Catch in the Kitchen - Blue Trout

by Michael Bok

Mike, The Editor, gave me a book to have a look at called "The Armchair Angler" and said "check out the Blue Trout article and see what you think'.

This article described Blue Trout as "pure unadulterated essence of trout'. What really intrigued me about this recipe was why call it "Blue" trout. Apparently the colour comes from the same lubricant that makes a fish slippery and when cooked gives the fish a light metallic blue tingle.

The vital thing with this recipe is that the trout must be super fresh i.e just killed and gutted, not scaled, just before cooking. If the fish is not fresh or frozen it will not turn blue.

After several hours of researching recipes I think the following is one of the best. It comes from "La Cuisine - The Complete Book of French Cooking', a great book with easy to follow instructions.


3 carrots

2 onions

3 shallots

2 litres water

Bouquet garni

Few fresh parsley sprigs

Salt and pepper

3 trout (cleaned - 500g)

750 ml wine vinegar

Chopped fresh parsley for garnish

Lemon wedges

Peel the carrots, onions and shallots and cut them into thin strips. Put the vegetables into a saucepan with the water, bouquet garni, parsley sprigs, and salt and pepper to taste. Bring to the boil. Cover and simmer over a low heat for 30 minutes. Strain into a fish kettle or large pan and leave to cool. Put the trout in a shallow dish.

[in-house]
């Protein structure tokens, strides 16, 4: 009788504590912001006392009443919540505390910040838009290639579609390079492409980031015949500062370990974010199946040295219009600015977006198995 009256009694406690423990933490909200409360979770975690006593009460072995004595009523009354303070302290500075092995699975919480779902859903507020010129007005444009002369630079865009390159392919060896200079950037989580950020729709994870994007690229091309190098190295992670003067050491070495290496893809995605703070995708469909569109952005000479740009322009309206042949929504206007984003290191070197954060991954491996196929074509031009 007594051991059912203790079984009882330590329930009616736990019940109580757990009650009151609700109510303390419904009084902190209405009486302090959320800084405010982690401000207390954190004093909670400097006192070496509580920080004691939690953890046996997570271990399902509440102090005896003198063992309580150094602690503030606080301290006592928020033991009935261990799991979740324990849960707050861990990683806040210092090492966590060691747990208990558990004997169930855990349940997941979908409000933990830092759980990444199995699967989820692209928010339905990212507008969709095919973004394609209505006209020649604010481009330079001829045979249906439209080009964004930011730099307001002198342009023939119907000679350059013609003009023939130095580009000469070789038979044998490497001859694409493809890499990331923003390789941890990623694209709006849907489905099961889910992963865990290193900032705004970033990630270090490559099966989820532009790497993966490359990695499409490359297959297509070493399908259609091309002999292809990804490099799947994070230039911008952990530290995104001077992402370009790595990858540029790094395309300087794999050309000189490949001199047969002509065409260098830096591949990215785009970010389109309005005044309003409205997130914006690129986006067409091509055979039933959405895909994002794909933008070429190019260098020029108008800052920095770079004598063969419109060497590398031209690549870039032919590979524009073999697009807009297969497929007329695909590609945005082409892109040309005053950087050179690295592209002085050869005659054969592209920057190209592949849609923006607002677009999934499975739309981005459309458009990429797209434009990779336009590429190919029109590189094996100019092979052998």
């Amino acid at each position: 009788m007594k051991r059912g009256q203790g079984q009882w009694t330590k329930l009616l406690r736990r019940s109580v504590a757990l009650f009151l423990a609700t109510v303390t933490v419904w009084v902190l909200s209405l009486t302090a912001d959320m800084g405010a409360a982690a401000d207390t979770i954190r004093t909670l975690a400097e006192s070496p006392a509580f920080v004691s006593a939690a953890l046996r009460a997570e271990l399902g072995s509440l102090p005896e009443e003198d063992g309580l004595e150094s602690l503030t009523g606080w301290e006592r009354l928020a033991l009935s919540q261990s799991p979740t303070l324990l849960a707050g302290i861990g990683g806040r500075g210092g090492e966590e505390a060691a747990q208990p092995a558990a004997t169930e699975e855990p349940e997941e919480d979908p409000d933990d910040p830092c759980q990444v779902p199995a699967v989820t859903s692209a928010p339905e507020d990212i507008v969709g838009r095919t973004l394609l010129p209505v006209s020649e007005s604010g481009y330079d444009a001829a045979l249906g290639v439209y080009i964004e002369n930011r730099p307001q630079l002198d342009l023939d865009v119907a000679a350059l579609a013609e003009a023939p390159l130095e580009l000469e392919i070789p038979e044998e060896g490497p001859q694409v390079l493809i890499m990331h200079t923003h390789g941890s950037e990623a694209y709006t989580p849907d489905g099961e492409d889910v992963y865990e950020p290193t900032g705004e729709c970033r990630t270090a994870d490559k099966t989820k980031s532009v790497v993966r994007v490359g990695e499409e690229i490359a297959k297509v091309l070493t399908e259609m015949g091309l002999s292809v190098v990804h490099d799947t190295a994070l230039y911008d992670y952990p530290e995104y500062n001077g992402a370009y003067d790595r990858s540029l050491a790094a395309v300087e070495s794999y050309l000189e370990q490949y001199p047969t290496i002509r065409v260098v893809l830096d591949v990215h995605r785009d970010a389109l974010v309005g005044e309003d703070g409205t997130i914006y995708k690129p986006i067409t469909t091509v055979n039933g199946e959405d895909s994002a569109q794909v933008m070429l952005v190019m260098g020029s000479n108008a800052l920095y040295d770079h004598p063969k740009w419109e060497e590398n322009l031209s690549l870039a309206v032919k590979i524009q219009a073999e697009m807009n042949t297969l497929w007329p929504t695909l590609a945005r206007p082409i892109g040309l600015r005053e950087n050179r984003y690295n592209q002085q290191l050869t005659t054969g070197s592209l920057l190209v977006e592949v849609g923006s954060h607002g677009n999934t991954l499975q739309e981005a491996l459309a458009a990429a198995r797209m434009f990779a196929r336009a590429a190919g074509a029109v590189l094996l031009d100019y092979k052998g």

Boil the wine vinegar and pour it over the trout (this gives them their colour).

Leave to cool slightly, then plunge the fish into the stock in the fish kettle. Heat slowly until the liquid begins to simmer and simmer gently for 10-12 minutes.

Drain the trout carefully and arrange them on a serving dish. Sprinkle with chopped parsley and surround with lemon wedges. Serve with melted butter.

Traditionally Blue Trout is served with small new potatoes bathed in butter and garnished with parsley. A good side dish would be fresh asparagus smothered in monsselin sauce (hollandaise sauce mixed with an equal part of stiffly whipped cream).

As to what to drink with this - try either a light dry white wine or for the beer drinkers, a fine astringent Pilsener beer, chilled to 8 degrees drinking temperature.

Try the best - Tasmania's Boags Premium (ed).

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